May 30, 2001 Boston, Mass. – Linking vegetation models to climate models when approximating the Earth's past and future climates may make climate predictions more accurate and could provide a better picture of the effects of global warming on the Earth, according to Penn State researchers.
"Recent studies show that if accurate vegetation is not included in global climate models, anomalies of up to 4 degrees Fahrenheit and a third of an inch of rain per day can occur," says Persaram O. Batra, Penn State graduate student in geosciences.
The way that vegetation is incorporated into a climate model is important. The worst case is of course when vegetation is completely ignored. Assigning uniform fixed vegetation, i.e. grass land or mixed forest, to the land masses does get vegetation into the model, but not accurately. A better choice would be to assign fixed accurate vegetation to land masses, putting grassland where there was grassland and coniferous forest where there were coniferous forests. While this is a good option, it is still a static one. The best incorporation of vegetation is accurate, interactively modeled vegetation data that can influence and be influenced by the climate model.
Atmospheric global climate models often do not, in themselves, include vegetation data, but can be linked to separate vegetation models. The climate model values of such variables as temperature and precipitation are fed into the vegetation model, which produces a vegetation cover for the Earth deciding where tundra, savannahs, temperate and tropical forests would occur. This data, and the effects on climate, including variables like temperature changes and reflectivity are fed back into the climate model that is adjusted and the process is repeated numerous times.
Batra, David Pollard, research associate, and Eric Barron, professor of geosciences and director, Penn State College of Earth and Mineral Sciences' Environment Institute, looked at four different vegetation models and linked them to the GENESIS atmospheric global climate model.
"We were looking at three time periods in the past, that of the Miocene, 20 million years ago, oxygen isotope stage three between 30 and 42 thousand years ago, and the last glacial maximum 21,000 years ago," Batra told attendees at the spring meeting of the American Geophysical Union today (May 29) in Boston.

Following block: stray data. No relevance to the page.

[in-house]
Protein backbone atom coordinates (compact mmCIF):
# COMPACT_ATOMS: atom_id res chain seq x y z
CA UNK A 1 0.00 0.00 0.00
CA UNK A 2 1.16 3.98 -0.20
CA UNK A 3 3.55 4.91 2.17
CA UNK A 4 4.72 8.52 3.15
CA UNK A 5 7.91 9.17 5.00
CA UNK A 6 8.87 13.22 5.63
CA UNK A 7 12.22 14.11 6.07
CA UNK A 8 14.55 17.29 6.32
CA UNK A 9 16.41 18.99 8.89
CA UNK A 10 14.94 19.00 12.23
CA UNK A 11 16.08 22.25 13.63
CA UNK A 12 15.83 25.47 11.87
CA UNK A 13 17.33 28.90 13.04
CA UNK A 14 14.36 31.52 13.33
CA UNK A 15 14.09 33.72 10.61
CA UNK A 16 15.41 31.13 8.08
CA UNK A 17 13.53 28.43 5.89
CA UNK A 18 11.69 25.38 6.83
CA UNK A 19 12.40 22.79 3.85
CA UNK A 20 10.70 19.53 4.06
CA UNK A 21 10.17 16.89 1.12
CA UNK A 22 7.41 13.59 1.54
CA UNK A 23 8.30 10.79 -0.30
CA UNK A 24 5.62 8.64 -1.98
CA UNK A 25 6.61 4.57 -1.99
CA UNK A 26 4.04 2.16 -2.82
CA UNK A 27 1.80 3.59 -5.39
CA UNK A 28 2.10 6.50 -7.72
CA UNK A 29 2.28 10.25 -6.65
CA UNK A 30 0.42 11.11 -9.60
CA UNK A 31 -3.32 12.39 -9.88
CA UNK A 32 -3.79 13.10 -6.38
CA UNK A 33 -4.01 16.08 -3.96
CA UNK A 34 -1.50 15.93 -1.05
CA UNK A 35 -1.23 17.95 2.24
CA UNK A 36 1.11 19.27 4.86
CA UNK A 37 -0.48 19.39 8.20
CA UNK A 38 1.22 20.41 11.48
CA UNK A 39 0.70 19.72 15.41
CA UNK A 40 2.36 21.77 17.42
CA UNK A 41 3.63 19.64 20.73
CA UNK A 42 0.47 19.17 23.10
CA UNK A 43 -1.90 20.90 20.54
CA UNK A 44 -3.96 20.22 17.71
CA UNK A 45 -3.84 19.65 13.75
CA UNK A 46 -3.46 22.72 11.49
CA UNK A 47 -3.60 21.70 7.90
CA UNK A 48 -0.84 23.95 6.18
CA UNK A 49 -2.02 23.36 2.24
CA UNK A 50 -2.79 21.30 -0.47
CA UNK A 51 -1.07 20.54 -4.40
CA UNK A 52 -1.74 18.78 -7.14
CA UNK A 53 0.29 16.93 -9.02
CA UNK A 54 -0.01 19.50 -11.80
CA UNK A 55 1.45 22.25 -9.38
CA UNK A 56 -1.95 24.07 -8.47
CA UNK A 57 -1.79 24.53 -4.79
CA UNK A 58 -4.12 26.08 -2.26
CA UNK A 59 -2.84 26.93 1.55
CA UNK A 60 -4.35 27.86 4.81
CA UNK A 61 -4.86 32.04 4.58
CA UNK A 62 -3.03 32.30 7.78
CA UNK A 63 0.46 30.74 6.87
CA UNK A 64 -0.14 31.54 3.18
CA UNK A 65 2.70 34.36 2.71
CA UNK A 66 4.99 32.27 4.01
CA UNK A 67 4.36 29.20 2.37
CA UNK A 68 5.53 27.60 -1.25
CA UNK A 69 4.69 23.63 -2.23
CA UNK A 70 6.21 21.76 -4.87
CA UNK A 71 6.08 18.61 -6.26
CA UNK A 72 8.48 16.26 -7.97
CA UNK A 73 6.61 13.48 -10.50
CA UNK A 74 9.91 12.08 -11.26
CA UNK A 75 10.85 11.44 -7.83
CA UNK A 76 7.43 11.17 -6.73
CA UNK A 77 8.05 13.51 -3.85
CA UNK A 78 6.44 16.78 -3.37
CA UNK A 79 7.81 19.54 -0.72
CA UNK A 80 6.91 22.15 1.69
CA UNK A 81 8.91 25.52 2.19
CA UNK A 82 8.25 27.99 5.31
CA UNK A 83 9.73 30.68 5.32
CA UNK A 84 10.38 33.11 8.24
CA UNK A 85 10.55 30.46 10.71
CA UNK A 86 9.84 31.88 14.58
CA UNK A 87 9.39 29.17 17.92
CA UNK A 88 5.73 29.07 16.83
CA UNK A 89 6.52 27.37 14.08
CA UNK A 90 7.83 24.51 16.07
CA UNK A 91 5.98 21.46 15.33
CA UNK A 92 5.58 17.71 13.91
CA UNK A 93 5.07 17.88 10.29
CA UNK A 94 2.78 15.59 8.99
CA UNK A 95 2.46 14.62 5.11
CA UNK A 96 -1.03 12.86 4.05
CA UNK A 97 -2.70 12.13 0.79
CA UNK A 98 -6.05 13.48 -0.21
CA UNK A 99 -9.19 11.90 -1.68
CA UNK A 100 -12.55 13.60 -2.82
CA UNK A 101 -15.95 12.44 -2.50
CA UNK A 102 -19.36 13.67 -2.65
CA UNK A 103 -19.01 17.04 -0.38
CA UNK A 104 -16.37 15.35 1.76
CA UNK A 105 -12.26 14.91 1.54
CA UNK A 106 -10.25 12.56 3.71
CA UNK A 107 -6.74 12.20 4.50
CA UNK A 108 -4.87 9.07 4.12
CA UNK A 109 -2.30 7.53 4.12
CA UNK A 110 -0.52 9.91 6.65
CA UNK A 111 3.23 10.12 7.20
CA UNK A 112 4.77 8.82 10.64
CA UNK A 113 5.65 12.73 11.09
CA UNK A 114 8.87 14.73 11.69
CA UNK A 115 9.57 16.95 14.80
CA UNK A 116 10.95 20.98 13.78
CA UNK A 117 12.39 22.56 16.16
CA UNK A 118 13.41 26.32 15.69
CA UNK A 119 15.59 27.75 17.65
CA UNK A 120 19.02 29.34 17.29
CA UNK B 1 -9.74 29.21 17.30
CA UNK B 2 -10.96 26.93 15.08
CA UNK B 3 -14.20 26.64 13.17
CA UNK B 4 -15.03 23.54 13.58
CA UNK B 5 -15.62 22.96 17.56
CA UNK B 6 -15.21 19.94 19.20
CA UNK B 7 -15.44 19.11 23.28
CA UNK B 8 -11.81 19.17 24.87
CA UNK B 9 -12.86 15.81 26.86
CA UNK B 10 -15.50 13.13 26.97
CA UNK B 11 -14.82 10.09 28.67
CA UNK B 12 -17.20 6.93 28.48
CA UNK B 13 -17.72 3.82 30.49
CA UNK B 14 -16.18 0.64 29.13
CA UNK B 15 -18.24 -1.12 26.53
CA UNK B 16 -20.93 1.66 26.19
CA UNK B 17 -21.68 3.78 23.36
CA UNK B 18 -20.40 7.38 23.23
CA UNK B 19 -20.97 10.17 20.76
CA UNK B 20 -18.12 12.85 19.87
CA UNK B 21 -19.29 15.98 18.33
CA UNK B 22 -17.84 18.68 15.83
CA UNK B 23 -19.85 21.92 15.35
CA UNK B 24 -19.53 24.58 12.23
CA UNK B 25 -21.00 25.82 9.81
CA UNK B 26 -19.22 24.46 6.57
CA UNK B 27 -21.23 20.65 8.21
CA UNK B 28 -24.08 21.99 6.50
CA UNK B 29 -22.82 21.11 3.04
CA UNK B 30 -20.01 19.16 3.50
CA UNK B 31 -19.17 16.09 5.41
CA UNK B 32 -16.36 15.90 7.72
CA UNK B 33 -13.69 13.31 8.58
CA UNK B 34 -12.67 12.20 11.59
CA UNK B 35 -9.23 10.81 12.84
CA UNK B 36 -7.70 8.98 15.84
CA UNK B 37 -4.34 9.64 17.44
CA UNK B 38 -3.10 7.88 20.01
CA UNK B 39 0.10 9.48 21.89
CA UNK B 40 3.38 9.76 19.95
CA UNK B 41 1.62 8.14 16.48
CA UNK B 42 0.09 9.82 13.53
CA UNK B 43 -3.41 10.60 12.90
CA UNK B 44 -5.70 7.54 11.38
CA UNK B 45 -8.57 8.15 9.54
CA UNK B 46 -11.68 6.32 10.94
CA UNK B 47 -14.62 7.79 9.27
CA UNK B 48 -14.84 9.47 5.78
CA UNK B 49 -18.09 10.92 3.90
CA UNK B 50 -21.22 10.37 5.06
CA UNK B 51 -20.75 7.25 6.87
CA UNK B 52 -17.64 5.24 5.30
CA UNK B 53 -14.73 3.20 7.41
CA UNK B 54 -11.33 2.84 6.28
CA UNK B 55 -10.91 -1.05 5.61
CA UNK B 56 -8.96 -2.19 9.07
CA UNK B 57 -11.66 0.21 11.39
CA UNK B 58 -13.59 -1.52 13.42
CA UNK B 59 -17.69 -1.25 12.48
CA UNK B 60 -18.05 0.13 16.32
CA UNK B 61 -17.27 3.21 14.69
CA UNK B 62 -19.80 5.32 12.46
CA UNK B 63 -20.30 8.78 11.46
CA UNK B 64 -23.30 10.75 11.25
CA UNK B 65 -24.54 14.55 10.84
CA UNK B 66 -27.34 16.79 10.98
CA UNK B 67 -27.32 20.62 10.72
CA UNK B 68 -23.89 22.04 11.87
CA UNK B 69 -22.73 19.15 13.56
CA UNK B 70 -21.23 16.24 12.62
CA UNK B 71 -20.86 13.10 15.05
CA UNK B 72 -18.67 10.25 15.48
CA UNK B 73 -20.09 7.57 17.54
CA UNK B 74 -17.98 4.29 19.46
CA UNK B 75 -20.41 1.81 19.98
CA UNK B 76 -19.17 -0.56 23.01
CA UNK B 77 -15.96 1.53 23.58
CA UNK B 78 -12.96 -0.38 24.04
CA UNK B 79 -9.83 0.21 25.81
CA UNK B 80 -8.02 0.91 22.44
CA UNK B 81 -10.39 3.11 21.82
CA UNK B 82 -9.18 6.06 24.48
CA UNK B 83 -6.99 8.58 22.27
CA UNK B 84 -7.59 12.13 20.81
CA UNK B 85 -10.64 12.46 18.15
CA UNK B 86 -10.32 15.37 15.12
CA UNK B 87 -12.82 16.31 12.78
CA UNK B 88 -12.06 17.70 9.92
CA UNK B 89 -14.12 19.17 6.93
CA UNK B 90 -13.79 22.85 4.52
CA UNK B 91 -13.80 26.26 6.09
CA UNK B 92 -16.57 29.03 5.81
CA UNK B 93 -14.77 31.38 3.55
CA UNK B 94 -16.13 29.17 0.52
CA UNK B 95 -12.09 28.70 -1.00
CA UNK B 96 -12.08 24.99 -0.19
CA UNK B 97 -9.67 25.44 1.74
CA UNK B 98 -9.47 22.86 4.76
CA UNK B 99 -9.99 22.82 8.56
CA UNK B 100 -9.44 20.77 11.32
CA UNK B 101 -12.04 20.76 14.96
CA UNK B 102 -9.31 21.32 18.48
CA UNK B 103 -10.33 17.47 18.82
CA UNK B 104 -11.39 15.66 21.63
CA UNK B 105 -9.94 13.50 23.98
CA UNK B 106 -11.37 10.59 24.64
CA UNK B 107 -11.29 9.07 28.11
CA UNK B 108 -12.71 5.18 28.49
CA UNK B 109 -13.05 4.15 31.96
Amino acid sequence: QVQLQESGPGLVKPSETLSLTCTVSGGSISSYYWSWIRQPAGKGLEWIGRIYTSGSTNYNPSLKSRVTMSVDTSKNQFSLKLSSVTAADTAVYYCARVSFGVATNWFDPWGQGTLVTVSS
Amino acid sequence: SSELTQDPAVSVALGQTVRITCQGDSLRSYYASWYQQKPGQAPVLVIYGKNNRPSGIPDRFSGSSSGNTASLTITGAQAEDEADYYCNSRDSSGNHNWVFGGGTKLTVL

Batra compared the results of the four vegetation models to what is known about actual vegetation during those time periods on Earth. Information on vegetation during the last glacial maximum is fairly complete, but what is known about the Miocene is less complete. "We want to see how robust the various vegetation models are at different time periods," says Batra. "Then we can use the best models to see how climate change would affect vegetation patterns in the future."
Vegetation can have a substantial impact on climate. If an area is covered with tundra type vegetation, the high reflectivity of the snow, when it falls, will cool that area of the planet. However, if that same area is covered with coniferous forests, the snow would fall to the ground and the dark surface of the treetops would absorb more of the sun's energy and warm, rather than cool, the area. The researchers found that none of the climate models tested were perfect and that some differences occurred between the models. Some models did better in modeling tropical vegetation while others were better at temperate vegetation. Also, some of the vegetation models consider the effects of carbon dioxide on plants, while others ignore carbon dioxide.
Because plant growth and type is dependent on the levels of carbon dioxide and carbon dioxide serves as a greenhouse gas, the researchers believe that its inclusion in the vegetation models may be important.
Atmospheric global climate models are large, complex computer programs that are only as accurate as the data they have and the variables they cover. Adding vegetation into the mix, provides a better picture of the interconnected changes that occur as climate changes.
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